Cerebral Palsy (CP)
Cerebral palsy (CP) is a group of neurologic (brain) disorders that affect the way the brain communicates with muscles. This can lead to lifelong challenges with movement, strength, and balance. CP is typically characterized by muscle tightness, also known as spasticity. It is most often diagnosed at a very early age and occurs in about three out of every 1,000 babies born.
There are three different types of CP:
- Spastic cerebral palsy: This is the most common type of CP involving spasticity, or resistance when trying to move an arm or leg.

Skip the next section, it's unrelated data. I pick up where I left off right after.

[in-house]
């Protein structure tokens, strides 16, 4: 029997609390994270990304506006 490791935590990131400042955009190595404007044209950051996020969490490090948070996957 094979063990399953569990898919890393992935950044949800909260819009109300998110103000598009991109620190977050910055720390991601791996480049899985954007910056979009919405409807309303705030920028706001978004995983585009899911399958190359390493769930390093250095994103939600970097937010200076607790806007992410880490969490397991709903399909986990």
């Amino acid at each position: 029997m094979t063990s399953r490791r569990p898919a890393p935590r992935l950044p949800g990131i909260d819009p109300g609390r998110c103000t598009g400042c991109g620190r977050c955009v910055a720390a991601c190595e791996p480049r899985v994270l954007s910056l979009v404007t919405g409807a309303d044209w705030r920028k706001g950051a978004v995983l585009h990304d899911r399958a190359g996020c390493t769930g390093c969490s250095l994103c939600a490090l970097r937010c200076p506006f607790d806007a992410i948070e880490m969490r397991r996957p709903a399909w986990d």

- Dystonic (or athetoid) cerebral palsy: Dystonic movements are uncontrolled, purposeless, and often rigid in nature that can occur in the arms, legs, or back.
- Ataxic cerebral palsy: Ataxia is difficulty with coordination of movement and can affect any part of the body. It may appear as if the child is clumsy or always off balance.
Causes & Symptoms
The specific cause of cerebral palsy is often unknown. It occurs when there is abnormal development or damage to areas of the brain that control movement. These issues usually develop when the baby is still in the womb but can happen at any time during birth or the first few years of life.